Spending time in the great outdoors is a highly enjoyable for many people. However, when you stumble into a patch of poison ivy, your fun trip can quickly become a miserable experience. Poison ivy is a very common, highly adaptive weed that will take up residence in yards, woodlands, waste areas, vacant lots, and even roadside ditches. Its unremarkable appearance can make it easy to miss or mistake for a harmless plant, which is why it catches so many hikers and gardeners off guard.
Unfortunately, a few hours after even the slightest exposure, most people will begin noticing uncomfortable skin irritation. By the next day, the exposed skin will often be broken out in itchy, painful rashes that may also include weeping blisters. This effect is caused by urushiol, a chemical found in poison ivy and its annoying relatives. If you're unlucky enough to accidentally have a close encounter with this plant, you should know that there are numerous remedies available to you.
Bar Laundry Soap
One little-known but highly effective treatment for poison ivy is to wash the affected area with bar laundry soap, which can be found in your store's cleaning aisle. However, it's important to note that it must be used very soon after exposure in order to be effective, before the rash even begins to appear. This remedy has been used for over a century to prevent poison ivy rashes with a very high rate of success.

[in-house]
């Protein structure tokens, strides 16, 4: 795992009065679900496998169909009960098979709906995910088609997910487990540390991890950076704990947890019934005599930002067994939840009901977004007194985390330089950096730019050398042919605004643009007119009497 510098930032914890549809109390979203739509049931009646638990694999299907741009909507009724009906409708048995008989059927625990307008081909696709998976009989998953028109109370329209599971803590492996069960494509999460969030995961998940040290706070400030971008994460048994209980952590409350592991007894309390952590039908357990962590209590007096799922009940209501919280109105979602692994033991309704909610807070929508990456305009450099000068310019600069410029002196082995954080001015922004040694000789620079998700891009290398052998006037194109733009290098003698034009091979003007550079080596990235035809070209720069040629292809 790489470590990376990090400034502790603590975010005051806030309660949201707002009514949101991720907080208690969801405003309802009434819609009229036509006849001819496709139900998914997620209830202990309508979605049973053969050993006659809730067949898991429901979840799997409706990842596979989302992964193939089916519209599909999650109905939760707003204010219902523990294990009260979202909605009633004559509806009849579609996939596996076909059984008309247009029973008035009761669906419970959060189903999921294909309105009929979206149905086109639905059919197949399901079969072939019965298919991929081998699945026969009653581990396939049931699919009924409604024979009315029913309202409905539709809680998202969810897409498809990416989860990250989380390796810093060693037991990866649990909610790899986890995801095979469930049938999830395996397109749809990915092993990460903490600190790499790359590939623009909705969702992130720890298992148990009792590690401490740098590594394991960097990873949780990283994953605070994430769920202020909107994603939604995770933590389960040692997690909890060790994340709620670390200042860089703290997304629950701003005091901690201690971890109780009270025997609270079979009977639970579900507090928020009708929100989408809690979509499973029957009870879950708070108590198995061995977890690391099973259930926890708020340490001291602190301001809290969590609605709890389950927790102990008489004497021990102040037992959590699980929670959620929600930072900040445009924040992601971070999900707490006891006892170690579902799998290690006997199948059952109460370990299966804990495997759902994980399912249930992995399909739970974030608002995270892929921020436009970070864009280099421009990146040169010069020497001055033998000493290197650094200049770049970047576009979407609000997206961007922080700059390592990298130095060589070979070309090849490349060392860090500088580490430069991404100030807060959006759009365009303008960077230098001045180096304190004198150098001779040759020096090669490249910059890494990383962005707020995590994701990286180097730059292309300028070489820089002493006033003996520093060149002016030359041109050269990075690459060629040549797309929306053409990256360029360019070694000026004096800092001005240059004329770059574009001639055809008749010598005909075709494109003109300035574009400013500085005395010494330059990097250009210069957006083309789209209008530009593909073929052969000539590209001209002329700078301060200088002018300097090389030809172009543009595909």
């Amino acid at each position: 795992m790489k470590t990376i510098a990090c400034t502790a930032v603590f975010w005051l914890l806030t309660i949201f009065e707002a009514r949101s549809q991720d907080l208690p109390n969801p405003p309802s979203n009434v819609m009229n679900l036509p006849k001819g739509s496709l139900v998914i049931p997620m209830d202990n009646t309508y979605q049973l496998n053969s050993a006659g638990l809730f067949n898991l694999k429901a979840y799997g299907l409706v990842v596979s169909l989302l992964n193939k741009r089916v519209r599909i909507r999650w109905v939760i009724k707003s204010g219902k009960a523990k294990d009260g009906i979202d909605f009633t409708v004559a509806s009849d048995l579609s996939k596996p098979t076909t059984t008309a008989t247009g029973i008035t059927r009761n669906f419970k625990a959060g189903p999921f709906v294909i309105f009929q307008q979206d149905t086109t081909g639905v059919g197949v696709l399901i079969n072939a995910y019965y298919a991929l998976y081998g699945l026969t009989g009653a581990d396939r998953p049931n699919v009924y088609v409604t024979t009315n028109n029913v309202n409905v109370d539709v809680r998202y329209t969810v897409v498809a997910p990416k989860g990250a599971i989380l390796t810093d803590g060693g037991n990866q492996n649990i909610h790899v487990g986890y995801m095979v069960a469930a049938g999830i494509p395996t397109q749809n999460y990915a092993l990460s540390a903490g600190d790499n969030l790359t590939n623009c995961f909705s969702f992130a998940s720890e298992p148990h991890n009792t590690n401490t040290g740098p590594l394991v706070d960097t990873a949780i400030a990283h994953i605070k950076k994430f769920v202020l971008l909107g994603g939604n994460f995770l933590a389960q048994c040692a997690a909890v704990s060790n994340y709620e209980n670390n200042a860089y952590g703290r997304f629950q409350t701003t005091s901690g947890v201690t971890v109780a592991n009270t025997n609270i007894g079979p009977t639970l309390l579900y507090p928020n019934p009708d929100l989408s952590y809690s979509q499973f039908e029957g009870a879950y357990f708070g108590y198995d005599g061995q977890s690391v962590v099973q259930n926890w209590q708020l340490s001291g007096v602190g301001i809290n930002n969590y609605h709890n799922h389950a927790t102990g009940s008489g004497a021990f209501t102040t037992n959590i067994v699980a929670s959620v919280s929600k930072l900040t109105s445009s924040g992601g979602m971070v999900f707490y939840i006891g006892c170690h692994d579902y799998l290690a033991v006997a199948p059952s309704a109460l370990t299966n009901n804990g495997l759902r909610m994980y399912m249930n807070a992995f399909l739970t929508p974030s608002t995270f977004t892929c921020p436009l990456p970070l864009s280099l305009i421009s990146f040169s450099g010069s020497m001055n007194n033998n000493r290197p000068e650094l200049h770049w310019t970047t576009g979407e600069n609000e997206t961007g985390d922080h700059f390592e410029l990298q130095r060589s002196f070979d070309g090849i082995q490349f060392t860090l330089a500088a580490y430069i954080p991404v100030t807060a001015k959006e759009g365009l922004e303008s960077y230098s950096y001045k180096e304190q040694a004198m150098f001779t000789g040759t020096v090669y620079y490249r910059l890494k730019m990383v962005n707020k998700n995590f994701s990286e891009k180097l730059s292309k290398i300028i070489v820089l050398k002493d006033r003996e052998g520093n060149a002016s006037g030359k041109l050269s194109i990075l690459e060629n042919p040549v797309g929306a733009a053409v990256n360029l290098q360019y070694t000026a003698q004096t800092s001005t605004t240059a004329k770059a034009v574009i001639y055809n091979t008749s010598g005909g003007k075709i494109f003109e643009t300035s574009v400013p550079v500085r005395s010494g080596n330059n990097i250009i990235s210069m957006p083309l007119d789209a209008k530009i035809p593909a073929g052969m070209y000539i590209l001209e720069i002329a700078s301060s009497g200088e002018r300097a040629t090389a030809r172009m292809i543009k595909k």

Calamine lotion is one of the most recommended treatments for skin irritations of any kind, and this includes poison ivy. Although it won't stop the rash from occurring, this oddly pink lotion will certainly help ease the discomfort and reduce your urge to scratch. Calamine lotion is very safe, so feel free to use it as often as necessary.
For poison ivy rashes that are too extreme for plain old calamine lotion, a hydrocortisone cream or ointment may be of greater help. As a corticosteroid, hydrocortisone works by suppressing the skin's inflammation response and also minimizing histamine, which causes the dreadful itching. Some people have a greater sensitivity to urushiol than others, and these individuals may experience very severe rashes. If this is the case for you, your doctor may be able to give you a prescription for a high-potency ointment than what's available over the counter.
It's long been known that cucumber is good for soothing the skin, but did you know that it can also help relieve poison ivy? The naturally occurring substances in the cucumbers reduce inflammation, cool the burning feelings, and help make the itching more tolerable. Simply apply a few slices to the affected area and leave them for 20 to 30 minutes several times per day.
A run-in with poison ivy can quickly ruin your pleasant outdoor nature hike, but you don't have to let it ruin your entire week. By employing a combination of the above tactics, you can either prevent the rash from developing or at least minimize the severity of your symptoms.